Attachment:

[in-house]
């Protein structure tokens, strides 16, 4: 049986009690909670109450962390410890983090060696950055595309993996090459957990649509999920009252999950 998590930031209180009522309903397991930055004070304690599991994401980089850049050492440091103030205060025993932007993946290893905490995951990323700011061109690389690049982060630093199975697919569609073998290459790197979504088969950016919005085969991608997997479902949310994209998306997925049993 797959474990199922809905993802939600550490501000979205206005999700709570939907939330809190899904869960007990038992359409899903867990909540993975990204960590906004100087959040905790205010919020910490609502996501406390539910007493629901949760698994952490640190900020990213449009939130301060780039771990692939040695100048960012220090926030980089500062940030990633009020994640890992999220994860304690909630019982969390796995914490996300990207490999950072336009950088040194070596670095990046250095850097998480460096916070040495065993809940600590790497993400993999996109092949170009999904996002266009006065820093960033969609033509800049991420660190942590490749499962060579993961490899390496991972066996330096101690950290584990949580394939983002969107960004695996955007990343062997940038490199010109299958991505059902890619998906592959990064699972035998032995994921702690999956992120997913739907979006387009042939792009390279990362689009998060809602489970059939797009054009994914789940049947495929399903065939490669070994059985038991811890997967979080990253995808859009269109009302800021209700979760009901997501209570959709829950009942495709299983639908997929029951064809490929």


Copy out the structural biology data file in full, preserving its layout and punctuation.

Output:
[in-house]
């Protein structure tokens, strides 16, 4: 049986009690909670109450962390410890983090060696950055595309993996090459957990649509999920009252999950 998590930031209180009522309903397991930055004070304690599991994401980089850049050492440091103030205060025993932007993946290893905490995951990323700011061109690389690049982060630093199975697919569609073998290459790197979504088969950016919005085969991608997997479902949310994209998306997925049993 797959474990199922809905993802939600550490501000979205206005999700709570939907939330809190899904869960007990038992359409899903867990909540993975990204960590906004100087959040905790205010919020910490609502996501406390539910007493629901949760698994952490640190900020990213449009939130301060780039771990692939040695100048960012220090926030980089500062940030990633009020994640890992999220994860304690909630019982969390796995914490996300990207490999950072336009950088040194070596670095990046250095850097998480460096916070040495065993809940600590790497993400993999996109092949170009999904996002266009006065820093960033969609033509800049991420660190942590490749499962060579993961490899390496991972066996330096101690950290584990949580394939983002969107960004695996955007990343062997940038490199010109299958991505059902890619998906592959990064699972035998032995994921702690999956992120997913739907979006387009042939792009390279990362689009998060809602489970059939797009054009994914789940049947495929399903065939490669070994059985038991811890997967979080990253995808859009269109009302800021209700979760009901997501209570959709829950009942495709299983639908997929029951064809490929």